5.  I was the beta reader for a couple of our IASD authors, and I read and reviewed several books by members.

barn-owl-96.  I’ve taken brief breaks by drawing and by updating my Tom Benson Author website and my Creative Writer and Artist website.snowy-owl-004

 

In certain areas I achieved more than I expected, but there were casualties in my battle-plan.

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1.  I spent two months revising and editing Codename Koki for Malcolm Beadle, but it appears my mix of honesty, integrity, and expectation were too much. I haven’t heard from Malcolm for a few months, but I’m sure he’s working on the story and other projects.

2.  I have yet to create a paperback, so perhaps 2017 will be the year for me to try CreateSpace.

Blogging A to Z 20164 . On the social scene I had a timely reminder I am not a blogger who writes, but a writer who blogs. I entered the 2016 A to Z Challenge with the best of intentions, but after a few days I abandoned the attempt. Having completed the challenge before, I recalled many hours spent responding and reviewing and in honesty, I couldn’t justify the time. I had difficulty maintaining an interest.

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5.  Among my aims I wanted to cut down on casual social networking, and concentrate on reading and writing. I’ve been true to my goals for most of the time. This year I’ve tried to strike a balance. Not many reviews will have been seen from me because I’ve dipped into my TBR, but I’ve also read from my large collection of paperbacks.

I have an allegiance to the Indie Author Support and Discussion group, and it will remain the exception to my personal rule about social media visits.

Exposure of my writing has been assisted by my monthly ‘Freebie’ weekends on Amazon. I’ll be continuing my monthly giveaways in the coming year.

What do I have planned for 2017?

Once again my year will be dominated by ‘series’ but I’ll give more detail in my first blog post of 2017. I have an ambitious number of titles lined up for completion. A lot of the groundwork is laid and I continue to work across titles simultaneously.bike-shots-plus-033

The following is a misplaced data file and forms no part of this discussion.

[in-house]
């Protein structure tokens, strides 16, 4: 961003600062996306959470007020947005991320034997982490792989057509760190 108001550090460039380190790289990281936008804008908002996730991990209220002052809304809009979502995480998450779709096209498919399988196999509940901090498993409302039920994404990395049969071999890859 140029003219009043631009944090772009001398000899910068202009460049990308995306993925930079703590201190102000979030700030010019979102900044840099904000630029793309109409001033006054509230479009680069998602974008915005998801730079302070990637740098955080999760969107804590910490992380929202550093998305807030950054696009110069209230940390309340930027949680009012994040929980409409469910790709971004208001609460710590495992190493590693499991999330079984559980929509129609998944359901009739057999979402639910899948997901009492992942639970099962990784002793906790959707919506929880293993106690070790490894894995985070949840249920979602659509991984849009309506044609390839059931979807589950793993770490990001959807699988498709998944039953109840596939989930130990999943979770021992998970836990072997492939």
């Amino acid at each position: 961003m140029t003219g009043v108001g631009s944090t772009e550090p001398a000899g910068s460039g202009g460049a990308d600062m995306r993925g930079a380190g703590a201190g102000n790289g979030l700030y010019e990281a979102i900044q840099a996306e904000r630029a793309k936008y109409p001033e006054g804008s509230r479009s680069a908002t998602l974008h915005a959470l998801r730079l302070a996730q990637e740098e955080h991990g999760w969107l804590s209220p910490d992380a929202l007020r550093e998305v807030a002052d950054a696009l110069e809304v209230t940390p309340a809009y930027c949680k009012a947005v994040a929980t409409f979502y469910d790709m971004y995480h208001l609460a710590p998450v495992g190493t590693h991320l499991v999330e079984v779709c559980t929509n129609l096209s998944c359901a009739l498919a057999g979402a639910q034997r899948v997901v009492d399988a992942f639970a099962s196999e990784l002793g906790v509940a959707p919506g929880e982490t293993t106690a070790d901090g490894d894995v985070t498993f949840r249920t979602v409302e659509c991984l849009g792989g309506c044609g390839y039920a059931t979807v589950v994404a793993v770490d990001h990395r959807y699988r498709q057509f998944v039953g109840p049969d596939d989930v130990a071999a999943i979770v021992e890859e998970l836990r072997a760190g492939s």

Retirement late in 2017 means I’ll devote more time to my passion, and to my renewed interest in cycling, which is where I do a lot of my thinking and scene setting.

As always, thank you for your time, and comments.

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Re: Cycling, and Recycling

writing-recycling

What connects my title topics to creative writing?

As a teenager I was a keen cyclist and would be content to go on a ride alone, or with my best friend. Since my childhood I’ve valued solitude as much as companionship. While I spent time alone, away from regular surroundings my mind was free. The time to let my thoughts roam provided me with an unequalled exhilaration.

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bike-shots-plus-025Move forward fifty years. My trusty steed of recent times has been a re-cycled mountain bike I bought in a charity shop a couple of years ago. Function ruled over appearance, but I gave it a re-spray for good measure (from red/blue to black). During the spring as I pedalled to work I recalled how I felt all those years ago when cycling far from my usual haunts.